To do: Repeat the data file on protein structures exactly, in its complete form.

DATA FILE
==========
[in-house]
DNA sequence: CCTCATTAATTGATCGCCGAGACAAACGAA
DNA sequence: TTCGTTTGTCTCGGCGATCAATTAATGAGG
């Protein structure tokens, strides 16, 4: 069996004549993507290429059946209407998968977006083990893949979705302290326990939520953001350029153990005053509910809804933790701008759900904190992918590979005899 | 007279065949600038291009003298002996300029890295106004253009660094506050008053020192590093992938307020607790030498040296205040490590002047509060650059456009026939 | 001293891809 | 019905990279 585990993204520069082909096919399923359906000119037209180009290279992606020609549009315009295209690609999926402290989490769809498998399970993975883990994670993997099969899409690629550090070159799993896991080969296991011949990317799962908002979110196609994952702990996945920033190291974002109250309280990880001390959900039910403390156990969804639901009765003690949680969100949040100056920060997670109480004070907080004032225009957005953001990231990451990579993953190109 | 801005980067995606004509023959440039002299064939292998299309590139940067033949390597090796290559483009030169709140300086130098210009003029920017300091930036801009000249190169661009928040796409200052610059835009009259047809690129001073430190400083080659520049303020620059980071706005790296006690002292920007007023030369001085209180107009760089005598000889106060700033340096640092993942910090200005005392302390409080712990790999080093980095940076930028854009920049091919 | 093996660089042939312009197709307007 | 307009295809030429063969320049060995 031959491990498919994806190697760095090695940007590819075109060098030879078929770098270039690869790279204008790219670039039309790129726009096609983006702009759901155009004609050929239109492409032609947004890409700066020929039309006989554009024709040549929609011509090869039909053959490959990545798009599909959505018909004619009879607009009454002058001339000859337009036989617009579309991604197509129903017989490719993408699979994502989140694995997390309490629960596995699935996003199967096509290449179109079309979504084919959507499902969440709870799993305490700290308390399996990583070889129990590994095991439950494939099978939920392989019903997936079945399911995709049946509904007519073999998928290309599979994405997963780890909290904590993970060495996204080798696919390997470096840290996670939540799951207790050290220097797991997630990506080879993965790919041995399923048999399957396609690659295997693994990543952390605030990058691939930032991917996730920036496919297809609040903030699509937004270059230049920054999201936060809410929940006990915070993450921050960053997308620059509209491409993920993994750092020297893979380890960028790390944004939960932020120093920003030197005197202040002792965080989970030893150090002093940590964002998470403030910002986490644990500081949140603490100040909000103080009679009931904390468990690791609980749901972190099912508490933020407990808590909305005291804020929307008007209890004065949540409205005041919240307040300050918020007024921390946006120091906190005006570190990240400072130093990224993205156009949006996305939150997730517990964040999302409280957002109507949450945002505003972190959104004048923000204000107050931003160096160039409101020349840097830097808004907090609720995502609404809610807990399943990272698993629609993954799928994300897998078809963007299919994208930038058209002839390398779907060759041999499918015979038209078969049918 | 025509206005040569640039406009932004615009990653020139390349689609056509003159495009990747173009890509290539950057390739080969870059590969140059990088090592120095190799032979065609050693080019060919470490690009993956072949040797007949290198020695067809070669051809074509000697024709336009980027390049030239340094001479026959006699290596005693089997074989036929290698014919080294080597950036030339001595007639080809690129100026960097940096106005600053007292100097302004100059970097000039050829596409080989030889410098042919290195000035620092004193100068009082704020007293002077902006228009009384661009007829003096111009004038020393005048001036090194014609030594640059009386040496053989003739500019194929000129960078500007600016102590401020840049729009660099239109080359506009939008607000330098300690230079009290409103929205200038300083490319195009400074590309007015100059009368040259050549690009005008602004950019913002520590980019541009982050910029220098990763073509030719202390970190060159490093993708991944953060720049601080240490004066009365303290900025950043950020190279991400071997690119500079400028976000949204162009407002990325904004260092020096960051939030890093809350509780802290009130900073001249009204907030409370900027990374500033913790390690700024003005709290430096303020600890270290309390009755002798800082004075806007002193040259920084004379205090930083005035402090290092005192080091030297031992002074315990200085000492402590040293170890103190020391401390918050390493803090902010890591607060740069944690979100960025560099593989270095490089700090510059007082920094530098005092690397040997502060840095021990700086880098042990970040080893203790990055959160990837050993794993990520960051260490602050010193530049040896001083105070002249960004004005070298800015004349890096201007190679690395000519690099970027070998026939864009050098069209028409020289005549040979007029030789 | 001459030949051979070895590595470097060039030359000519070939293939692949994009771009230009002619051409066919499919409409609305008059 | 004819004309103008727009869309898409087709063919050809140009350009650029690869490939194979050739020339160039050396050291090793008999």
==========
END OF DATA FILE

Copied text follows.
[in-house]
DNA sequence: CCTCATTAATTGATCGCCGAGACAAACGAA
DNA sequence: TTCGTTTGTCTCGGCGATCAATTAATGAGG
């Protein structure tokens, strides 16, 4: 069996004549993507290429059946209407998968977006083990893949979705302290326990939520953001350029153990005053509910809804933790701008759900904190992918590979005899 | 007279065949600038291009003298002996300029890295106004253009660094506050008053020192590093992938307020607790030498040296205040490590002047509060650059456009026939 | 001293891809 | 019905990279 585990993204520069082909096919399923359906000119037209180009290279992606020609549009315009295209690609999926402290989490769809498998399970993975883990994670993997099969899409690629550090070159799993896991080969296991011949990317799962908002979110196609994952702990996945920033190291974002109250309280990880001390959900039910403390156990969804639901009765003690949680969100949040100056920060997670109480004070907080004032225009957005953001990231990451990579993953190109 | 801005980067995606004509023959440039002299064939292998299309590139940067033949390597090796290559483009030169709140300086130098210009003029920017300091930036801009000249190169661009928040796409200052610059835009009259047809690129001073430190400083080659520049303020620059980071706005790296006690002292920007007023030369001085209180107009760089005598000889106060700033340096640092993942910090200005005392302390409080712990790999080093980095940076930028854009920049091919 | 093996660089042939312009197709307007 | 307009295809030429063969320049060995 031959491990498919994806190697760095090695940007590819075109060098030879078929770098270039690869790279204008790219670039039309790129726009096609983006702009759901155009004609050929239109492409032609947004890409700066020929039309006989554009024709040549929609011509090869039909053959490959990545798009599909959505018909004619009879607009009454002058001339000859337009036989617009579309991604197509129903017989490719993408699979994502989140694995997390309490629960596995699935996003199967096509290449179109079309979504084919959507499902969440709870799993305490700290308390399996990583070889129990590994095991439950494939099978939920392989019903997936079945399911995709049946509904007519073999998928290309599979994405997963780890909290904590993970060495996204080798696919390997470096840290996670939540799951207790050290220097797991997630990506080879993965790919041995399923048999399957396609690659295997693994990543952390605030990058691939930032991917996730920036496919297809609040903030699509937004270059230049920054999201936060809410929940006990915070993450921050960053997308620059509209491409993920993994750092020297893979380890960028790390944004939960932020120093920003030197005197202040002792965080989970030893150090002093940590964002998470403030910002986490644990500081949140603490100040909000103080009679009931904390468990690791609980749901972190099912508490933020407990808590909305005291804020929307008007209890004065949540409205005041919240307040300050918020007024921390946006120091906190005006570190990240400072130093990224993205156009949006996305939150997730517990964040999302409280957002109507949450945002505003972190959104004048923000204000107050931003160096160039409101020349840097830097808004907090609720995502609404809610807990399943990272698993629609993954799928994300897998078809963007299919994208930038058209002839390398779907060759041999499918015979038209078969049918 | 025509206005040569640039406009932004615009990653020139390349689609056509003159495009990747173009890509290539950057390739080969870059590969140059990088090592120095190799032979065609050693080019060919470490690009993956072949040797007949290198020695067809070669051809074509000697024709336009980027390049030239340094001479026959006699290596005693089997074989036929290698014919080294080597950036030339001595007639080809690129100026960097940096106005600053007292100097302004100059970097000039050829596409080989030889410098042919290195000035620092004193100068009082704020007293002077902006228009009384661009007829003096111009004038020393005048001036090194014609030594640059009386040496053989003739500019194929000129960078500007600016102590401020840049729009660099239109080359506009939008607000330098300690230079009290409103929205200038300083490319195009400074590309007015100059009368040259050549690009005008602004950019913002520590980019541009982050910029220098990763073509030719202390970190060159490093993708991944953060720049601080240490004066009365303290900025950043950020190279991400071997690119500079400028976000949204162009407002990325904004260092020096960051939030890093809350509780802290009130900073001249009204907030409370900027990374500033913790390690700024003005709290430096303020600890270290309390009755002798800082004075806007002193040259920084004379205090930083005035402090290092005192080091030297031992002074315990200085000492402590040293170890103190020391401390918050390493803090902010890591607060740069944690979100960025560099593989270095490089700090510059007082920094530098005092690397040997502060840095021990700086880098042990970040080893203790990055959160990837050993794993990520960051260490602050010193530049040896001083105070002249960004004005070298800015004349890096201007190679690395000519690099970027070998026939864009050098069209028409020289005549040979007029030789 | 001459030949051979070895590595470097060039030359000519070939293939692949994009771009230009002619051409066919499919409409609305008059 | 004819004309103008727009869309898409087709063919050809140009350009650029690869490939194979050739020339160039050396050291090793008999």